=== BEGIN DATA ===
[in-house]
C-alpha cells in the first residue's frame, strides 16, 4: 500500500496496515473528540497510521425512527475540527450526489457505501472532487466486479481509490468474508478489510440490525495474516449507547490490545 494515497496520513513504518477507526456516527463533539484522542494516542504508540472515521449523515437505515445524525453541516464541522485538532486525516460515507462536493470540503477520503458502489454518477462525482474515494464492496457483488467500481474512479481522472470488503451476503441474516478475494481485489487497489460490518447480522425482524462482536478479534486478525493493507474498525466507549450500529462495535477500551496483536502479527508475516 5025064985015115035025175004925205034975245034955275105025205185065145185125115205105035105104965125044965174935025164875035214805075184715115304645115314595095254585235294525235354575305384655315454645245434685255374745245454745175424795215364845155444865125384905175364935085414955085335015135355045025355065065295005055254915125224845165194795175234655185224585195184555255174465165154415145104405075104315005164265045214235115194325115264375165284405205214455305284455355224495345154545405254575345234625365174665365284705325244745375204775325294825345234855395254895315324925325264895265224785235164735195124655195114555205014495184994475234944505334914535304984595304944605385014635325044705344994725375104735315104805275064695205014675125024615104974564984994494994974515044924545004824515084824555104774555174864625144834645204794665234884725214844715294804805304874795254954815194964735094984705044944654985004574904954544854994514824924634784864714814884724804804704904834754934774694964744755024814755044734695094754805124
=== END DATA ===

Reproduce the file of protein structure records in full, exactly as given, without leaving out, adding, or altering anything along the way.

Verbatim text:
[in-house]
C-alpha cells in the first residue's frame, strides 16, 4: 500500500496496515473528540497510521425512527475540527450526489457505501472532487466486479481509490468474508478489510440490525495474516449507547490490545 494515497496520513513504518477507526456516527463533539484522542494516542504508540472515521449523515437505515445524525453541516464541522485538532486525516460515507462536493470540503477520503458502489454518477462525482474515494464492496457483488467500481474512479481522472470488503451476503441474516478475494481485489487497489460490518447480522425482524462482536478479534486478525493493507474498525466507549450500529462495535477500551496483536502479527508475516 5025064985015115035025175004925205034975245034955275105025205185065145185125115205105035105104965125044965174935025164875035214805075184715115304645115314595095254585235294525235354575305384655315454645245434685255374745245454745175424795215364845155444865125384905175364935085414955085335015135355045025355065065295005055254915125224845165194795175234655185224585195184555255174465165154415145104405075104315005164265045214235115194325115264375165284405205214455305284455355224495345154545405254575345234625365174665365284705325244745375204775325294825345234855395254895315324925325264895265224785235164735195124655195114555205014495184994475234944505334914535304984595304944605385014635325044705344994725375104735315104805275064695205014675125024615104974564984994494994974515044924545004824515084824555104774555174864625144834645204794665234884725214844715294804805304874795254954815194964735094984705044944654985004574904954544854994514824924634784864714814884724804804704904834754934774694964744755024814755044734695094754805124